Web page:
Hawaii's enormous attraction for visitors is based on it's fabulous climate and staggering array of beaches. I, too, was initially lured to the islands by the promise of endless summer and palm trees swaying in the breeze.
In fact one of my earlier visits was supposed to be for two weeks and I wound up staying for a year and a half. My photographic career was just beginning in those days. For subject matter I concentrated on beaches, sunrises, sunsets, sailboats, and big surf. But after a while I became restless with the usual fare and gravitated towards the Big Island and, more specifically, to Hawaii Volcanoes National Park.
Kilauea Volcano started erupting in January 1983 and has remained continually active since that time. The eruption is centered on a vent called pu'u O'o. The amount of lava coming out of the vent varies greatly, even from day to day, with enough lava sometimes being produced so that the molten basalt flows all the way to the ocean, creating a great cloud of steam as the 2000 degree lava meets the cold sea water. My first photographic visit to Volcanoes National Park was in 1991 when the pu'u O'o eruption was very robust
and red chunks of lava shot up through the air from various openings as the molten stream flowed slowly downhill. I could feel the heat when these small glowing pieces of molten rock went flying over my head.
I made trips to photograph the volcano several times over the next decade and saw a dramatic change in the attitude of the Park Service. At first the rules were very restrictive and fines were issued for wandering too close to the lava. Rope barriers had been erected in places to keep visitors back. But over the years people insisted on getting close to the action, fines notwithstanding, so the Park Service decided that if you can't beat em, then join em. They started loaning flashlights to visitors and put up a blinking beacon so hikers would not get lost in the dark. In order to experience the most dramatic views, it was popular to hike out on to the lava field in the late afternoon and remain there until after dark when the red hot rock glowed most impressively. With the aid of the park service flashlights and the flashing beacon you could find your way back to the parking lot, if it wasn't too foggy. Some people stayed on the lava field until dawn.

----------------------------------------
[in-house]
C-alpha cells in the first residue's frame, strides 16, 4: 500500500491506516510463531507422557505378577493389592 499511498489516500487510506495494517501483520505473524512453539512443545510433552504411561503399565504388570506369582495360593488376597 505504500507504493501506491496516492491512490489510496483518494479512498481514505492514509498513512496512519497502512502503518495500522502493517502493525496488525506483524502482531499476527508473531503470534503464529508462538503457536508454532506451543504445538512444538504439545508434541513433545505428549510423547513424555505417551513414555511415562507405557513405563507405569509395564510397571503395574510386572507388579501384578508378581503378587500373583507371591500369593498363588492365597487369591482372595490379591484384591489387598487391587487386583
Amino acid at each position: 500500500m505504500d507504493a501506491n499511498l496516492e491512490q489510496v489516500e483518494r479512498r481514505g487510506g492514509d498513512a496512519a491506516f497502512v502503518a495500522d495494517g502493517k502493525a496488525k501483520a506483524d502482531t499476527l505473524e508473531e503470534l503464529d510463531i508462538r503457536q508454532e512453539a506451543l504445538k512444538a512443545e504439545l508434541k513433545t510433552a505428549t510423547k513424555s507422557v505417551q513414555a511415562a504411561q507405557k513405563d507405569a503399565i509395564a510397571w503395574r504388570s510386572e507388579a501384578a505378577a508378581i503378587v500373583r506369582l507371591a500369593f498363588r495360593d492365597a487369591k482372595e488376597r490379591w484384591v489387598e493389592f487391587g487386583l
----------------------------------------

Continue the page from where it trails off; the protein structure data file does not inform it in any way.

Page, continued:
On that 1991 visit I was very excited to be around lava for the first time. I got as close as I dared to the flow and set up my tripod. The ground was so hot that if I stood in one spot for too long, the soles of my shoes began to melt and it was an effort to lift each foot and break it free of the hot ground. The camera lens became too hot to touch and focusing was a problem in those days before I had an autofocus camera.
I personally never stayed out all night near the lava flow. But I did get out there first thing at dawn on one occasion and came across the scene above as another visitor strolled past the steam cloud at the water's edge where the lava entered the ocean. By coincidence, on that same morning I got to see an incredibly bright silvery streak move across part of the sky. It was surreal and I had no idea what I was observing. It wasn't until later in the day that I got to hear an explanation on the radio--Hawaii's governor was complaining to NASA that that agency should have warned state officials that part of a space project would be reentering earth's atmosphere directly over the Hawaiian islands, causing the lengthy flash in the sky. Without any forewarning many residents had panicked upon seeing the prolonged flash across the sky.
Being around fresh molten lava is a seductive experience. It's hard to tear oneself away. There's a certain primeval power associated with a volcanic eruption. That's what accounted for my returning to the Big Island again and again over a ten year period. I was drawn to this tropical paradise mainly by the volcano and not by Hawaii's other charms. But despite the fact that the Kilauea eruption has been continuous for 28 years, each visit is different. The eruption, although ongoing, is always changing in character. It is not always possible to obtain compelling images of the action. The lava may smolder instead of flow. There is not always a large steam cloud at the interface with the ocean. And red lava in quantity is often lacking from the scene or is hidden below the surface of old, hardened lava. As it turns out, my best photographs of the Kilauea eruption were taken on that very first 1991 visit.. Despite various later efforts I was never able to improve upon, or even equal, those initial images.